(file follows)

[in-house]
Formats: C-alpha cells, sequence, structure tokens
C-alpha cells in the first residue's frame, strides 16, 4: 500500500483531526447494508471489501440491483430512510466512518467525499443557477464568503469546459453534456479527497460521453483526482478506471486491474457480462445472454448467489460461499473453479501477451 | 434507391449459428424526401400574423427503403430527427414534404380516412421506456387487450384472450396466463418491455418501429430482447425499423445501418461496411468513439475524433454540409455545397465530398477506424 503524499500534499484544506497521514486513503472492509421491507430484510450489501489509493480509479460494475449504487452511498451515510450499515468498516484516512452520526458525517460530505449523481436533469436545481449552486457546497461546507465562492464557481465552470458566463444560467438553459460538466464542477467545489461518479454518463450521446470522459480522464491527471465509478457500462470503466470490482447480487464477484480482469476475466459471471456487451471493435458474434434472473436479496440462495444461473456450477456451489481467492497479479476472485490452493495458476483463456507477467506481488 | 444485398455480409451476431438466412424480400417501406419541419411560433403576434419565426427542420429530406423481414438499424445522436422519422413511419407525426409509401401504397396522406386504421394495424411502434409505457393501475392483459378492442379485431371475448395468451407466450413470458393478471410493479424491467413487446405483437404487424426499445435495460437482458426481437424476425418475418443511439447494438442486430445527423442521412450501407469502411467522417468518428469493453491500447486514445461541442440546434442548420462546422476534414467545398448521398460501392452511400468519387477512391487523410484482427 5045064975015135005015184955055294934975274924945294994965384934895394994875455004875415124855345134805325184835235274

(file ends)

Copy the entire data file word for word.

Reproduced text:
[in-house]
Formats: C-alpha cells, sequence, structure tokens
C-alpha cells in the first residue's frame, strides 16, 4: 500500500483531526447494508471489501440491483430512510466512518467525499443557477464568503469546459453534456479527497460521453483526482478506471486491474457480462445472454448467489460461499473453479501477451 | 434507391449459428424526401400574423427503403430527427414534404380516412421506456387487450384472450396466463418491455418501429430482447425499423445501418461496411468513439475524433454540409455545397465530398477506424 503524499500534499484544506497521514486513503472492509421491507430484510450489501489509493480509479460494475449504487452511498451515510450499515468498516484516512452520526458525517460530505449523481436533469436545481449552486457546497461546507465562492464557481465552470458566463444560467438553459460538466464542477467545489461518479454518463450521446470522459480522464491527471465509478457500462470503466470490482447480487464477484480482469476475466459471471456487451471493435458474434434472473436479496440462495444461473456450477456451489481467492497479479476472485490452493495458476483463456507477467506481488 | 444485398455480409451476431438466412424480400417501406419541419411560433403576434419565426427542420429530406423481414438499424445522436422519422413511419407525426409509401401504397396522406386504421394495424411502434409505457393501475392483459378492442379485431371475448395468451407466450413470458393478471410493479424491467413487446405483437404487424426499445435495460437482458426481437424476425418475418443511439447494438442486430445527423442521412450501407469502411467522417468518428469493453491500447486514445461541442440546434442548420462546422476534414467545398448521398460501392452511400468519387477512391487523410484482427 5045064975015135005015184955055294934975274924945294994965384934895394994875455004875415124855345134805325184835235274